Communion: Thanksgiving Practice All People

Every week at Christ Church: Portland we celebrate communion. Some call it the Lord’s Supper, others call it the Eucharist (a powerful Greek word that means something like “Thanksgiving feast”). For us, it’s all the same - something powerful happens when we receive ordinary elements of bread and wine freely given, welcoming to all.


We’re in Portland, so our bread is gluten free and our wine is non-alcoholic, but otherwise it is the same type of practice that Christians participate in around the world.


Except for us, it is a little different - we welcome all people every week. In fact, we sort of revel in it, saying “All People!” before we join in.


That’s because we think that like God’s love and grace, God’s table is something given to us as utter gift, no matter what.


Since the earliest days of the Jesus movement, Christians have been remembering “the night in which Jesus was betrayed” where he broke bread in an upper room in Palestine before he was turned over, wrongfully tried and executed on a Roman Imperial cross.


These are the words you often hear, handed on to us by one of the first leaders in the Christian church, Paul (St. Paul, the Apostle Paul, the guy that used to go by Saul when he persecuted Christians before he had his Damascus Road experience - all the same guy)


“Something about communion triggers our memory and helps us see things as they really are. Something about communion opens our eyes to Jesus at the table.”
— Rachel Held Evans

For I received from the Lord what I also delivered to you, that the Lord Jesus on the night when he was betrayed took bread, and when he had given thanks, he broke it, and said, 'This is my body which is for you. Do this in remembrance of me.’


In the same way also he took the cup, after supper, saying, 'This cup is the new covenant in my blood. Do this, as often as you drink it, in remembrance of me.'


For as often as you eat this bread and drink the cup, you proclaim the Lord's death until he comes.” - 1 Corinthians 11:23-26 (ESV)


So in sharing communion, we certainly remember these words and this last supper.


“With all the conceptual truths in the universe at his disposal, [Jesus] did not give them something to think about together when he was gone. Instead, he gave them concrete things to do—specific ways of being together in their bodies—that would go on teaching them what they needed to know when he was no longer around to teach them himself.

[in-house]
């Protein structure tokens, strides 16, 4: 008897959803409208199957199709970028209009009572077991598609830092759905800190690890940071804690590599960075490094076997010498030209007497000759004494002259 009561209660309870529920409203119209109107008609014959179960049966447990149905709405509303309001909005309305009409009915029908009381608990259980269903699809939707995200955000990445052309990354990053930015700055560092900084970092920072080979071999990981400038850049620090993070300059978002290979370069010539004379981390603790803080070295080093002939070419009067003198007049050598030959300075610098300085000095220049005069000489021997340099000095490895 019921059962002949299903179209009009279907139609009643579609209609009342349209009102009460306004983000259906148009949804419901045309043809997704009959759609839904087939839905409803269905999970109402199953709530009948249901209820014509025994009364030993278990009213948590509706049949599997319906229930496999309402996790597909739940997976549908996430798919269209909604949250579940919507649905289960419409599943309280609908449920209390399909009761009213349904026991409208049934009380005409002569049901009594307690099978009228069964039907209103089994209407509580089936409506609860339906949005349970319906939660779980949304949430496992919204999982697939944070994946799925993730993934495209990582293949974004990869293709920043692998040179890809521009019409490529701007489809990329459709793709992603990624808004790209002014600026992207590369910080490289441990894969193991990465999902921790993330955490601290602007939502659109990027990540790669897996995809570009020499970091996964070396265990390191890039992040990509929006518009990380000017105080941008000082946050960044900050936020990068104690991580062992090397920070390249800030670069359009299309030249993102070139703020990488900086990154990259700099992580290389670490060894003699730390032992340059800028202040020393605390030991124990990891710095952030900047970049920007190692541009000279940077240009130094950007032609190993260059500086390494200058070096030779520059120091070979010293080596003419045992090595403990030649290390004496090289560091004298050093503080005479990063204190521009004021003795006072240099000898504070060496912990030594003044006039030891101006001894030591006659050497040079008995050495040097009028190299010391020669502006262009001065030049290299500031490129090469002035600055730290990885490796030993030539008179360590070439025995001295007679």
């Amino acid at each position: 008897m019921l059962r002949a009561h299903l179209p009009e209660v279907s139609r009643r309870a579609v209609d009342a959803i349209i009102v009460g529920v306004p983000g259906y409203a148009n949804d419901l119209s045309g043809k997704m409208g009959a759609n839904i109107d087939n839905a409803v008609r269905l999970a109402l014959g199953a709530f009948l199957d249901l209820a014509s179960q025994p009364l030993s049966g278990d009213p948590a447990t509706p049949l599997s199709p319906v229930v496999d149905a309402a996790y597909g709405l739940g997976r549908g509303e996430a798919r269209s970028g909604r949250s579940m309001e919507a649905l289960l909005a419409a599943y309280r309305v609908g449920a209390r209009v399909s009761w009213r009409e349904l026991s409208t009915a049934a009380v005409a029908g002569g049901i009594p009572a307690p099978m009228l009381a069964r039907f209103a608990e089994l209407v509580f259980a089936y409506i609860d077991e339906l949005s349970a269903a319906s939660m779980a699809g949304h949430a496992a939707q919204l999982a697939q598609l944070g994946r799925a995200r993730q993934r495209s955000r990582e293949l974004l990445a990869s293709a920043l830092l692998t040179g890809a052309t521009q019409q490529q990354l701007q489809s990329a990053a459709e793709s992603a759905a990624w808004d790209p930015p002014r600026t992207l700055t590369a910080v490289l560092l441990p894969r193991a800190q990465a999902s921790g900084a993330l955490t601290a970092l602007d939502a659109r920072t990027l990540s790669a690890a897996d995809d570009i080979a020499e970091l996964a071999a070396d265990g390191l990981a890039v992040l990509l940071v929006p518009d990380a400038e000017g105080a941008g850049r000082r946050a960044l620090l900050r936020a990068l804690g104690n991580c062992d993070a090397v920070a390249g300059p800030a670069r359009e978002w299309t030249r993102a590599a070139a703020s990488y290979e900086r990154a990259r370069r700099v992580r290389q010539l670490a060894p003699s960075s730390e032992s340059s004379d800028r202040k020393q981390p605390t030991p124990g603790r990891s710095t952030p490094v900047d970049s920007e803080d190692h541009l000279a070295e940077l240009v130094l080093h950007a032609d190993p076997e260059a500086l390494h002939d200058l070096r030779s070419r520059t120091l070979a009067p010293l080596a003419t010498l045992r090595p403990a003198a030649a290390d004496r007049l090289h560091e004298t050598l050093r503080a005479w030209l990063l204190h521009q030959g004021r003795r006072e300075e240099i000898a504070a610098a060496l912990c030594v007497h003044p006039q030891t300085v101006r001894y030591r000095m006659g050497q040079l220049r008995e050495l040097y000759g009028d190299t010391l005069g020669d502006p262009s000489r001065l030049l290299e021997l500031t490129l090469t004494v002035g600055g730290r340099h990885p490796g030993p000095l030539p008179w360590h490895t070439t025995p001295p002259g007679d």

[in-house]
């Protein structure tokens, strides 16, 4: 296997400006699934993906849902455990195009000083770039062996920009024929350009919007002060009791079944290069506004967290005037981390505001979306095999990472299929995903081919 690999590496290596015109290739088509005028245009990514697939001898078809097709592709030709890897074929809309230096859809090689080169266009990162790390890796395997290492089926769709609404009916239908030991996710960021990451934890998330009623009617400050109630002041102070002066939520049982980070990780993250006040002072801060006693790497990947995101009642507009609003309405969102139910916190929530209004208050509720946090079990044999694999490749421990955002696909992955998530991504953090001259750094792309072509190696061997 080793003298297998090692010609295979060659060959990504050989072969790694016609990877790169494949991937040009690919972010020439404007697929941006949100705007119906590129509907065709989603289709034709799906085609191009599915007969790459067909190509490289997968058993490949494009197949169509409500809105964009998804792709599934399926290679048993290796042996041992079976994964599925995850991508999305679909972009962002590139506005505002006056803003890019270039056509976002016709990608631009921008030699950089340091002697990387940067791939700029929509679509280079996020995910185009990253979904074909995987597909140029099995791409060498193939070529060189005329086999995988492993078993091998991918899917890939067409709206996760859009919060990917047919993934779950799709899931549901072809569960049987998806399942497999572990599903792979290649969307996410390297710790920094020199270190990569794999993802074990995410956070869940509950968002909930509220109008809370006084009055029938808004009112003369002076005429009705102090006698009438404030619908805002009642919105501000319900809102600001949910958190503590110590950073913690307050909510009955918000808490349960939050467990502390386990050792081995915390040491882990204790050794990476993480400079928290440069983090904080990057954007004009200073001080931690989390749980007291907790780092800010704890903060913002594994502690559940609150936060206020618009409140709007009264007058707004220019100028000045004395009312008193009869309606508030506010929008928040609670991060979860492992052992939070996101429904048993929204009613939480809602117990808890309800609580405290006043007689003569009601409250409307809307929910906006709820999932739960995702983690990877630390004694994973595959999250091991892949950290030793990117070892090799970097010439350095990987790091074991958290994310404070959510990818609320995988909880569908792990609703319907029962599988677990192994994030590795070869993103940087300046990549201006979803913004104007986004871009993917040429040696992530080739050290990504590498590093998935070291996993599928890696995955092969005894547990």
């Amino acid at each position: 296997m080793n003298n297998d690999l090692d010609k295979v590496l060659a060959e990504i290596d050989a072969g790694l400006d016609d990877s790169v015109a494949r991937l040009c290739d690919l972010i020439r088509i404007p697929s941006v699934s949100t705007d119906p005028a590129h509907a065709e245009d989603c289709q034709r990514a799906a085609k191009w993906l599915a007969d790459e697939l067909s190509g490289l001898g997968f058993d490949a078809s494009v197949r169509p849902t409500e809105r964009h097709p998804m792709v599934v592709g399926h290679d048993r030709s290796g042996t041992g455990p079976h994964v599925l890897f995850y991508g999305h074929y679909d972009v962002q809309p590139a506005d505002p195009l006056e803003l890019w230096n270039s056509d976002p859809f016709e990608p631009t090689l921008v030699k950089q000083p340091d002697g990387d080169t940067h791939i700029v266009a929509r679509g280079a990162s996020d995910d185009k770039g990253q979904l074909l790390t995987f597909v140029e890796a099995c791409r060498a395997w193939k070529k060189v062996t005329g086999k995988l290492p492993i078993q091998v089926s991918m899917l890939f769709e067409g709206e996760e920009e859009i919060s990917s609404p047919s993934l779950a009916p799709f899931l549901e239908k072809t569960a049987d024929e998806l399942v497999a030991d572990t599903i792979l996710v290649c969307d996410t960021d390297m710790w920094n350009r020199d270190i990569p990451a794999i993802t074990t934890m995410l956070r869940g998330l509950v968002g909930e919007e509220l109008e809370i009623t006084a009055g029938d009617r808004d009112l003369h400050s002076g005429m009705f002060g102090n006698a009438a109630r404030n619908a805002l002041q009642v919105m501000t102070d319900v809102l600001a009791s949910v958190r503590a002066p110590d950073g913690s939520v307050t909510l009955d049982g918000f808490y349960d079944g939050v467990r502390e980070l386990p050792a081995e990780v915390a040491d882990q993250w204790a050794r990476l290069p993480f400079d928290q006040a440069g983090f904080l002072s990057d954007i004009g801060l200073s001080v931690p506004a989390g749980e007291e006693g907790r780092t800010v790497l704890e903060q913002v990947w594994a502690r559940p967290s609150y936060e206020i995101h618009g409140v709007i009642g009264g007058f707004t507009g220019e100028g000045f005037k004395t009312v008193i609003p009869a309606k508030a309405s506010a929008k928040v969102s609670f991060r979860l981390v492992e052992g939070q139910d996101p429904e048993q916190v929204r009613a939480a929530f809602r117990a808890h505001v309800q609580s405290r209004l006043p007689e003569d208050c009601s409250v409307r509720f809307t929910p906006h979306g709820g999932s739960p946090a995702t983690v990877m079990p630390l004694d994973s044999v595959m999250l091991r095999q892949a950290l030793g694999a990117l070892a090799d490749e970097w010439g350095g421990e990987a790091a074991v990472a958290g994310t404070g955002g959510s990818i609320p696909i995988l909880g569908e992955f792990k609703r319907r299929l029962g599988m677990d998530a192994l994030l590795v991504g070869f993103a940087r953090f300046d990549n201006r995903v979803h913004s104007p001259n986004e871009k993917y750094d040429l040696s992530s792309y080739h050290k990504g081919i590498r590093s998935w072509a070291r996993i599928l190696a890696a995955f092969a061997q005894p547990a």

— Barbara Brown Taylor

But we actually try to recall four kinds of meals that Jesus celebrated in his life and work amongst the people:


  1. The Last Supper (Matthew 26:17-30, Mark 14:12-26, Luke 22:7-39 and John 13:1-17:26)
  2. Jesus eating with “sinners”  (check out Mark 2:13 and Matthew 9:10)
  3. The Feeding of the Multitudes (a couple of the passages include Matthew 14:13-21 and Matthew 15:32-39)
  4. The Great Banquet (see Luke 13:29 and then read Revelation 19-22)


We remember these four types of meals when we celebrate communion to not only remember something that happened once in the past - that’s empty religion. We remember to literally “put back together again” the whole story of God and seek that kind of repair and restoration in our own daily living. So in some sense, practicing weekly communion is a way for us to rehearse what is to come by living it out in the present.


The first Christians didn’t necessarily praticve communion - they shared in agape meals, or “love feasts” where they celebrated richly with God’s good things of food and fruit of the vine. It was also a time for people to check in with one another and make sure people had enough food in their cabinets at home. You get the idea - it was like a communal feast.


Over time churches ritualized communion into a religious observance. 


But what if we allowed this practice to shape us into how we might feast and feed in our ordinary lives? Not just as a ceremony but as a way to see the world around us?



Here are a few ways to think more deeply about communion:


  1. Communion (the Eucharist) is a practice Jesus gave us to remember well
  2. Communion (the Eucharist) is a practice Jesus gave us be able to see well
  3. Communion (the Eucharist) is a practice Jesus gave us ensure we neighbor well


“795 million people experience hunger every day.
One in five kids in America go hungry every day.”
— Bread for the World

Communion is about abundance and gift. So, how might our table practice at church inform our table practices throughout the week?


Communion (or The Eucharist or Lord’s Supper) is food for the journey - a rememberance of Jesus last supper and the way we’ll all eat together at the End of the Story. It’s about shalom and sharing. It’s aboutinclusion. Can you drink the cup? Absolutely yes.